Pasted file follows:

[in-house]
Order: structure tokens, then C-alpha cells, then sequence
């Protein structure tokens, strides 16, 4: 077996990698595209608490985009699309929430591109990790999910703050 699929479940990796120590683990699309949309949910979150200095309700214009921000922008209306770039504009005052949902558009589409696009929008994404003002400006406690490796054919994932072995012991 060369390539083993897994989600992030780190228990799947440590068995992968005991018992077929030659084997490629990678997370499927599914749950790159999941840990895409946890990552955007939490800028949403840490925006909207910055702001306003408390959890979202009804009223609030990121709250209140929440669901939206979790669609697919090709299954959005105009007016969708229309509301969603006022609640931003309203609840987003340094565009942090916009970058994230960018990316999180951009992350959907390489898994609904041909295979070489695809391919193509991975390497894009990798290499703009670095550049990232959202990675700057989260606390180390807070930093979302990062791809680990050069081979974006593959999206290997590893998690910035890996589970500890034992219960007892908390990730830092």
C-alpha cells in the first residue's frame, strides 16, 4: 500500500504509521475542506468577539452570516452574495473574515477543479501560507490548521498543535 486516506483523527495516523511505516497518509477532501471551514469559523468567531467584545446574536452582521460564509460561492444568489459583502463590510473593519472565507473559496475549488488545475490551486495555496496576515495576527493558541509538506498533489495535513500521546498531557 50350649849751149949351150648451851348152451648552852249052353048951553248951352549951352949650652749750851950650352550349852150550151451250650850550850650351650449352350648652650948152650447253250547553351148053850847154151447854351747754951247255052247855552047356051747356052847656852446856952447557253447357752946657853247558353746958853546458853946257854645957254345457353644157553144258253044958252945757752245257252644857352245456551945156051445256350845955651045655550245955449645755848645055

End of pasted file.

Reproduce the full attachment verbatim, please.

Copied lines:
[in-house]
Order: structure tokens, then C-alpha cells, then sequence
């Protein structure tokens, strides 16, 4: 077996990698595209608490985009699309929430591109990790999910703050 699929479940990796120590683990699309949309949910979150200095309700214009921000922008209306770039504009005052949902558009589409696009929008994404003002400006406690490796054919994932072995012991 060369390539083993897994989600992030780190228990799947440590068995992968005991018992077929030659084997490629990678997370499927599914749950790159999941840990895409946890990552955007939490800028949403840490925006909207910055702001306003408390959890979202009804009223609030990121709250209140929440669901939206979790669609697919090709299954959005105009007016969708229309509301969603006022609640931003309203609840987003340094565009942090916009970058994230960018990316999180951009992350959907390489898994609904041909295979070489695809391919193509991975390497894009990798290499703009670095550049990232959202990675700057989260606390180390807070930093979302990062791809680990050069081979974006593959999206290997590893998690910035890996589970500890034992219960007892908390990730830092």
C-alpha cells in the first residue's frame, strides 16, 4: 500500500504509521475542506468577539452570516452574495473574515477543479501560507490548521498543535 486516506483523527495516523511505516497518509477532501471551514469559523468567531467584545446574536452582521460564509460561492444568489459583502463590510473593519472565507473559496475549488488545475490551486495555496496576515495576527493558541509538506498533489495535513500521546498531557 50350649849751149949351150648451851348152451648552852249052353048951553248951352549951352949650652749750851950650352550349852150550151451250650850550850650351650449352350648652650948152650447253250547553351148053850847154151447854351747754951247255052247855552047356051747356052847656852446856952447557253447357752946657853247558353746958853546458853946257854645957254345457353644157553144258253044958252945757752245257252644857352245456551945156051445256350845955651045655550245955449645755848645055